As a motorcyclist, there are actions you may have taken prior to the accident that could reduce your recovery or prohibit you from obtaining any compensation. Under Wisconsin’s contributory negligence law, you may not recover compensation for personal injuries if you are more than half at fault for the accident that caused them. Additionally, if you are 50 percent or less at fault, your financial recovery will be reduced by the proportion of your responsibility. Therefore, if the court determines you were 25 percent at fault for the crash, then your compensation will be reduced by one-fourth. Some of the factors that could cause the court to find you contributed to your own injuries are speeding and lane splitting.

Wisconsin Motorcycle Laws – Helmet & Eye Protection

Adult motorcycle riders in Wisconsin are not required to wear helmets. Only those who are 17 years or younger or driving on an instructional permit must wear an appropriate helmet. While it may be in your best interest to always wear a helmet, Wisconsin law does not require you to. Therefore, if you are not wearing a helmet when the accident occurs and this results in an injury or more serious injury, the at-fault driver cannot use this against you. The at-fault driver cannot say you were negligent for not wearing the helmet and try to reduce your compensation since you had no responsibility to wear one.

However, Wisconsin does have some requirements for motorcycle riders. While operating a motorcycle on public roads, you must wear eye protection such as a face shield, glasses, or goggles, unless your motorcycle has an appropriate windshield. If you were not wearing the appropriate eye protection at the time of your accident and you suffered an eye injury, the at-fault driver could try and use this against you. Speak with one of our Wisconsin motorcycle accident attorneys right away.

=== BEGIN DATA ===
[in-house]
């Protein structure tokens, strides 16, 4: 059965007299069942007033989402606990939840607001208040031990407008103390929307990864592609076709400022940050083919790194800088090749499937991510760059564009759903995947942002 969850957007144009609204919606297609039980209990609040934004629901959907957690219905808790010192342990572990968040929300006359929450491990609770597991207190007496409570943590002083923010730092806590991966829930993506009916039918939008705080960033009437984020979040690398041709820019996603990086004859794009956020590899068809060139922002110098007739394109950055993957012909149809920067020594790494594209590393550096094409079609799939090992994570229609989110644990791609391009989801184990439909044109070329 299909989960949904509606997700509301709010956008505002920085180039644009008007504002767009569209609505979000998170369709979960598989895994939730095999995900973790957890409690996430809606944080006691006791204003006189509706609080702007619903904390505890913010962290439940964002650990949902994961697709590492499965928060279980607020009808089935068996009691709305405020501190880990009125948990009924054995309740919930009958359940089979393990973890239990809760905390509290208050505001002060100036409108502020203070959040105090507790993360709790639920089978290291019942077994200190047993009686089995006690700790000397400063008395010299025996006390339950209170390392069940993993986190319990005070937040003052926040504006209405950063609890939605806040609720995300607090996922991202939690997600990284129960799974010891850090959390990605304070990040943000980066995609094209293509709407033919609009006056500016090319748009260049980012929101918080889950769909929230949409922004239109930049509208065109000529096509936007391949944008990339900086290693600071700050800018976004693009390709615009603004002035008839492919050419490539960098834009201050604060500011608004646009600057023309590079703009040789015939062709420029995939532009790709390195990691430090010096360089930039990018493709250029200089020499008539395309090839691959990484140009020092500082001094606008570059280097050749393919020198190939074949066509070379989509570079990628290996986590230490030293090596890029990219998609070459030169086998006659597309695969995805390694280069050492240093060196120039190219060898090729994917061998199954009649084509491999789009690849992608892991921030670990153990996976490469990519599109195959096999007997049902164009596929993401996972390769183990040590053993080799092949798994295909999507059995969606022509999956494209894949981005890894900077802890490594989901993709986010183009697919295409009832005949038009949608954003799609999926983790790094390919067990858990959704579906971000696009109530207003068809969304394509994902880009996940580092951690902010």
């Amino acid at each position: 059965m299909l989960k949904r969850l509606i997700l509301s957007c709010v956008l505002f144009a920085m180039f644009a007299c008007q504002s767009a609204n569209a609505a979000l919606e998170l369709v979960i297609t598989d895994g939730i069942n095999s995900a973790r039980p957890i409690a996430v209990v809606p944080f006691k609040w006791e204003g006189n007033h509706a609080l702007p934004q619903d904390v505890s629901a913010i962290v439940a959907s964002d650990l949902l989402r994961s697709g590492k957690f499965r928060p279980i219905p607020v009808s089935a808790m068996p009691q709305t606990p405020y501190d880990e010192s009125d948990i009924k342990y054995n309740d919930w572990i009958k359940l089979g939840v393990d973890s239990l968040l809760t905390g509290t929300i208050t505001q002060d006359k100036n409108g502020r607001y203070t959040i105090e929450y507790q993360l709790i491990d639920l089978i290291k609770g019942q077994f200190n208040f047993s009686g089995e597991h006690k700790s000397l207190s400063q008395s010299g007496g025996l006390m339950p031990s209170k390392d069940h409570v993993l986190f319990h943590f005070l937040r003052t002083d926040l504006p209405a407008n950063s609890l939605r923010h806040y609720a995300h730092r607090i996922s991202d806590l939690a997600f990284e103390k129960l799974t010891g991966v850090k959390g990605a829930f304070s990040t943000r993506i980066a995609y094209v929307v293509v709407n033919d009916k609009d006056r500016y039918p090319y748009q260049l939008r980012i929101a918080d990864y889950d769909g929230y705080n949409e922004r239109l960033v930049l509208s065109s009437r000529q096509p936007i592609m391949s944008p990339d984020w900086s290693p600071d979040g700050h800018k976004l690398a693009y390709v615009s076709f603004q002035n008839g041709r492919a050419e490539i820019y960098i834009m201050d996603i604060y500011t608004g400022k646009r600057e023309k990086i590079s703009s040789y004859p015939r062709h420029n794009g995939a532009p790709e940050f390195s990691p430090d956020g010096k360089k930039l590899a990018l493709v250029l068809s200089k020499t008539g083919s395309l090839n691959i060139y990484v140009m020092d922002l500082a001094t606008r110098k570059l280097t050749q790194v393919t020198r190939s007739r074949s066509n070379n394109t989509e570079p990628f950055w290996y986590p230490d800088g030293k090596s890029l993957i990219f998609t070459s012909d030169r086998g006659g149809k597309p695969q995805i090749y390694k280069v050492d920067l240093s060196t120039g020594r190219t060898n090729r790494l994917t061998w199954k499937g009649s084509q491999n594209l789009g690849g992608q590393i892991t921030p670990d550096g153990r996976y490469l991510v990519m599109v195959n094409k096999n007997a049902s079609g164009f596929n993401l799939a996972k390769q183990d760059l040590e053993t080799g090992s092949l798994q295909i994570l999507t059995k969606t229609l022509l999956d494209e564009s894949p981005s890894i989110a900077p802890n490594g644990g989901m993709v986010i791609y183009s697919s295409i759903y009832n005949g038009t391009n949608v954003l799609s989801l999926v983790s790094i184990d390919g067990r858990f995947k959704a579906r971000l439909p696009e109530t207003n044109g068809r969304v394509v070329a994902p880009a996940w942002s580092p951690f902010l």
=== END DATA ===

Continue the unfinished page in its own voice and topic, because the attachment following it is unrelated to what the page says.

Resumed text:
Call A Skilled Wisconsin Motorcycle Accident Lawyer Today

While you may be able to get up and walk away from a minor motorcycle accident, you might also have suffered catastrophic injuries in a crash. If you are facing a long recovery, disfigurement, or disability after an accident, do not try and seek compensation alone. You will benefit from working with our motor vehicle accident lawyer who have hands-on experienced with motorcycle injury cases. We know how to investigate your claim and prepare for any allegations of contributory negligence. Call us today at (715) 343-2850 to schedule a time to discuss your case.

We serve clients in Wood County, Portage County, Waupaca County, Marathon County, and surrounding areas.

Motorcycle Accident FAQ

How Many People Are Injured in Wisconsin Motorcycle Accidents?

Each year approximately 2,150 motorcycle crashes occur on Wisconsin roads. In 2019 (the most recent year of data collected by the Wisconsin Department of Transportation (WisDOT)), over 1,500 motorcyclists were injured in accidents.


Wisconsin Department of Transportation, Final Year-End Crash Statistics (2019)

How Many People Are Killed in Wisconsin Motorcycle Accidents?

Wisconsin motorcycle deaths totaled 82 in 2019. According to WisDOT, the number of motorcycle accident fatalities in 2019 represents a tragic three-year high (82 motorcyclists were also killed in crashes in 2016).


Wisconsin Department of Transportation, Final Year-End Crash Statistics (2019)

What Causes Motorcycle Accidents?

The most common cause of motorcycle accidents in Wisconsin is the negligence of other drivers. Issues such as distracted driving, following a motorcycle too closely, failure to check blind spots, and speeding all significantly increase the risk of a crash.

However, driver negligence is not the only cause of motorcycle accidents. A number of motorcycle crashes, in fact, are single-vehicle accidents caused by:

  • Dangerous roads, including:
      • Potholes
      • Loose gravel and other materials in the road
      • Uneven pavement
      • Improper maintenance
      • Inadequate grading
  • Motorcycle defects, including:
      • Tire blowouts
      • Defective brakes
      • Engine failure
      • Defective fuel tanks and fuel systems